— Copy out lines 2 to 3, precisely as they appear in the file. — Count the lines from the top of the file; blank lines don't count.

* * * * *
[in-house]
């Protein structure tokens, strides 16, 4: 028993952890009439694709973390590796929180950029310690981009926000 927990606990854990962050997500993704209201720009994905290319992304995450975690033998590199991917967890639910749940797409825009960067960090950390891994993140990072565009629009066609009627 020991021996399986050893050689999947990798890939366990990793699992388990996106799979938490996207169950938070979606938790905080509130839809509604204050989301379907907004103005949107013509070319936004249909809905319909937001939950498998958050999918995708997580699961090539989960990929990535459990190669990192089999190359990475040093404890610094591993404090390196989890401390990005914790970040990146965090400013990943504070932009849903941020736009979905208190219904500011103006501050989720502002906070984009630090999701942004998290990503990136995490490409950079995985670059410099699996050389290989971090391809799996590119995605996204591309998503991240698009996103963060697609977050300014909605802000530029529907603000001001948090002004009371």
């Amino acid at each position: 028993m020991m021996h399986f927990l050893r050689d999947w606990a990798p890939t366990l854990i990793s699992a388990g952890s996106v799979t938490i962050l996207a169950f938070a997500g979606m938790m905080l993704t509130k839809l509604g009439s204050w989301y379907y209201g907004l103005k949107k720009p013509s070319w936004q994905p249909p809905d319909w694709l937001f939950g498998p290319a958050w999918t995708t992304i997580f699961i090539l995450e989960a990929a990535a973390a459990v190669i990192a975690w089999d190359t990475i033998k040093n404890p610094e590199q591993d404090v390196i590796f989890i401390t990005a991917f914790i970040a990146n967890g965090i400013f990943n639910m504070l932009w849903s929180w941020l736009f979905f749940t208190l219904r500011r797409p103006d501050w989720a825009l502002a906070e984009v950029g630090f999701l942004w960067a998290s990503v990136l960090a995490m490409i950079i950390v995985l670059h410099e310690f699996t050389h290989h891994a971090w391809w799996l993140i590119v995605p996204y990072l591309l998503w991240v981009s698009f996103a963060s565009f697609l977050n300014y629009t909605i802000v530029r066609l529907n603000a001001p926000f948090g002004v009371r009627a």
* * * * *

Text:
């Protein structure tokens, strides 16, 4: 028993952890009439694709973390590796929180950029310690981009926000 927990606990854990962050997500993704209201720009994905290319992304995450975690033998590199991917967890639910749940797409825009960067960090950390891994993140990072565009629009066609009627 020991021996399986050893050689999947990798890939366990990793699992388990996106799979938490996207169950938070979606938790905080509130839809509604204050989301379907907004103005949107013509070319936004249909809905319909937001939950498998958050999918995708997580699961090539989960990929990535459990190669990192089999190359990475040093404890610094591993404090390196989890401390990005914790970040990146965090400013990943504070932009849903941020736009979905208190219904500011103006501050989720502002906070984009630090999701942004998290990503990136995490490409950079995985670059410099699996050389290989971090391809799996590119995605996204591309998503991240698009996103963060697609977050300014909605802000530029529907603000001001948090002004009371």
């Amino acid at each position: 028993m020991m021996h399986f927990l050893r050689d999947w606990a990798p890939t366990l854990i990793s699992a388990g952890s996106v799979t938490i962050l996207a169950f938070a997500g979606m938790m905080l993704t509130k839809l509604g009439s204050w989301y379907y209201g907004l103005k949107k720009p013509s070319w936004q994905p249909p809905d319909w694709l937001f939950g498998p290319a958050w999918t995708t992304i997580f699961i090539l995450e989960a990929a990535a973390a459990v190669i990192a975690w089999d190359t990475i033998k040093n404890p610094e590199q591993d404090v390196i590796f989890i401390t990005a991917f914790i970040a990146n967890g965090i400013f990943n639910m504070l932009w849903s929180w941020l736009f979905f749940t208190l219904r500011r797409p103006d501050w989720a825009l502002a906070e984009v950029g630090f999701l942004w960067a998290s990503v990136l960090a995490m490409i950079i950390v995985l670059h410099e310690f699996t050389h290989h891994a971090w391809w799996l993140i590119v995605p996204y990072l591309l998503w991240v981009s698009f996103a963060s565009f697609l977050n300014y629009t909605i802000v530029r066609l529907n603000a001001p926000f948090g002004v009371r009627a």